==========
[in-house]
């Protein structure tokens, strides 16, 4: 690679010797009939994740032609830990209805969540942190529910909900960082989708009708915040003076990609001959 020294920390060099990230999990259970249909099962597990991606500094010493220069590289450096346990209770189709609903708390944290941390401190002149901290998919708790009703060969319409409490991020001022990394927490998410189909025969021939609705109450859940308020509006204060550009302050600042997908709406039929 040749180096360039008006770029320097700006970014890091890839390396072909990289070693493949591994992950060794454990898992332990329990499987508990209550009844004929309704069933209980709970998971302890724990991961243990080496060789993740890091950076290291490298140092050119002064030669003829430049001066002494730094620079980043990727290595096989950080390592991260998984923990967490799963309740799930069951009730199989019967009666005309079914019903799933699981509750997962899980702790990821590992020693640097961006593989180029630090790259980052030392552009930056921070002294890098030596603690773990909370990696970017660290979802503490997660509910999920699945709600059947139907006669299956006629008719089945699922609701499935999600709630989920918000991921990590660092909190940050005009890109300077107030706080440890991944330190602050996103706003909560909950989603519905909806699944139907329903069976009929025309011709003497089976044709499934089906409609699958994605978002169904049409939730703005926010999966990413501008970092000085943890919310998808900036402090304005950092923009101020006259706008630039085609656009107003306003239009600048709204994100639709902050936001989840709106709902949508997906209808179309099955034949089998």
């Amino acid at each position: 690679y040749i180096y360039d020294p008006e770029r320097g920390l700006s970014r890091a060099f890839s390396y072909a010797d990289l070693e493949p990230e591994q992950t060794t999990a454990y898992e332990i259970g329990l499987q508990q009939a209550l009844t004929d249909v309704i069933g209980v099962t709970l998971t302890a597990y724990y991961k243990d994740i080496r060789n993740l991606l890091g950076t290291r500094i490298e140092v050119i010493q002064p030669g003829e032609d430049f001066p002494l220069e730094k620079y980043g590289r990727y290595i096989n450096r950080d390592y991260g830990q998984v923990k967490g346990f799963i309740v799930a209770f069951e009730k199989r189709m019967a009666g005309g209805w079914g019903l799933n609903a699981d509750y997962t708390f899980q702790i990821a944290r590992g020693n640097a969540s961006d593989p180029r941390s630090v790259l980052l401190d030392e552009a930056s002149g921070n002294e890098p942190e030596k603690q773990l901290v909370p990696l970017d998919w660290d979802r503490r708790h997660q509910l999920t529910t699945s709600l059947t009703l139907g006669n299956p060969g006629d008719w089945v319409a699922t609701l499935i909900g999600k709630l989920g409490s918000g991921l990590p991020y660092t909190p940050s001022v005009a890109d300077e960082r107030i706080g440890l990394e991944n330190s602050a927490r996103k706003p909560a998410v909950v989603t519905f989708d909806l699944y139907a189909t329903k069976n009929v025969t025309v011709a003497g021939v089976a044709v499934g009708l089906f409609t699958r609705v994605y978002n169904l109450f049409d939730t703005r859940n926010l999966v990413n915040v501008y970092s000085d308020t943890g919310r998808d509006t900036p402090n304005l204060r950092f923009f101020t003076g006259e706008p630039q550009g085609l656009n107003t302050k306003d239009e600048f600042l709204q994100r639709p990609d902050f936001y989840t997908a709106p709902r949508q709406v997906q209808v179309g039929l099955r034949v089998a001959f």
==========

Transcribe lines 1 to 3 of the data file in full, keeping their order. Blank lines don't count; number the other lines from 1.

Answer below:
[in-house]
């Protein structure tokens, strides 16, 4: 690679010797009939994740032609830990209805969540942190529910909900960082989708009708915040003076990609001959 020294920390060099990230999990259970249909099962597990991606500094010493220069590289450096346990209770189709609903708390944290941390401190002149901290998919708790009703060969319409409490991020001022990394927490998410189909025969021939609705109450859940308020509006204060550009302050600042997908709406039929 040749180096360039008006770029320097700006970014890091890839390396072909990289070693493949591994992950060794454990898992332990329990499987508990209550009844004929309704069933209980709970998971302890724990991961243990080496060789993740890091950076290291490298140092050119002064030669003829430049001066002494730094620079980043990727290595096989950080390592991260998984923990967490799963309740799930069951009730199989019967009666005309079914019903799933699981509750997962899980702790990821590992020693640097961006593989180029630090790259980052030392552009930056921070002294890098030596603690773990909370990696970017660290979802503490997660509910999920699945709600059947139907006669299956006629008719089945699922609701499935999600709630989920918000991921990590660092909190940050005009890109300077107030706080440890991944330190602050996103706003909560909950989603519905909806699944139907329903069976009929025309011709003497089976044709499934089906409609699958994605978002169904049409939730703005926010999966990413501008970092000085943890919310998808900036402090304005950092923009101020006259706008630039085609656009107003306003239009600048709204994100639709902050936001989840709106709902949508997906209808179309099955034949089998």
């Amino acid at each position: 690679y040749i180096y360039d020294p008006e770029r320097g920390l700006s970014r890091a060099f890839s390396y072909a010797d990289l070693e493949p990230e591994q992950t060794t999990a454990y898992e332990i259970g329990l499987q508990q009939a209550l009844t004929d249909v309704i069933g209980v099962t709970l998971t302890a597990y724990y991961k243990d994740i080496r060789n993740l991606l890091g950076t290291r500094i490298e140092v050119i010493q002064p030669g003829e032609d430049f001066p002494l220069e730094k620079y980043g590289r990727y290595i096989n450096r950080d390592y991260g830990q998984v923990k967490g346990f799963i309740v799930a209770f069951e009730k199989r189709m019967a009666g005309g209805w079914g019903l799933n609903a699981d509750y997962t708390f899980q702790i990821a944290r590992g020693n640097a969540s961006d593989p180029r941390s630090v790259l980052l401190d030392e552009a930056s002149g921070n002294e890098p942190e030596k603690q773990l901290v909370p990696l970017d998919w660290d979802r503490r708790h997660q509910l999920t529910t699945s709600l059947t009703l139907g006669n299956p060969g006629d008719w089945v319409a699922t609701l499935i909900g999600k709630l989920g409490s918000g991921l990590p991020y660092t909190p940050s001022v005009a890109d300077e960082r107030i706080g440890l990394e991944n330190s602050a927490r996103k706003p909560a998410v909950v989603t519905f989708d909806l699944y139907a189909t329903k069976n009929v025969t025309v011709a003497g021939v089976a044709v499934g009708l089906f409609t699958r609705v994605y978002n169904l109450f049409d939730t703005r859940n926010l999966v990413n915040v501008y970092s000085d308020t943890g919310r998808d509006t900036p402090n304005l204060r950092f923009f101020t003076g006259e706008p630039q550009g085609l656009n107003t302050k306003d239009e600048f600042l709204q994100r639709p990609d902050f936001y989840t997908a709106p709902r949508q709406v997906q209808v179309g039929l099955r034949v089998a001959f």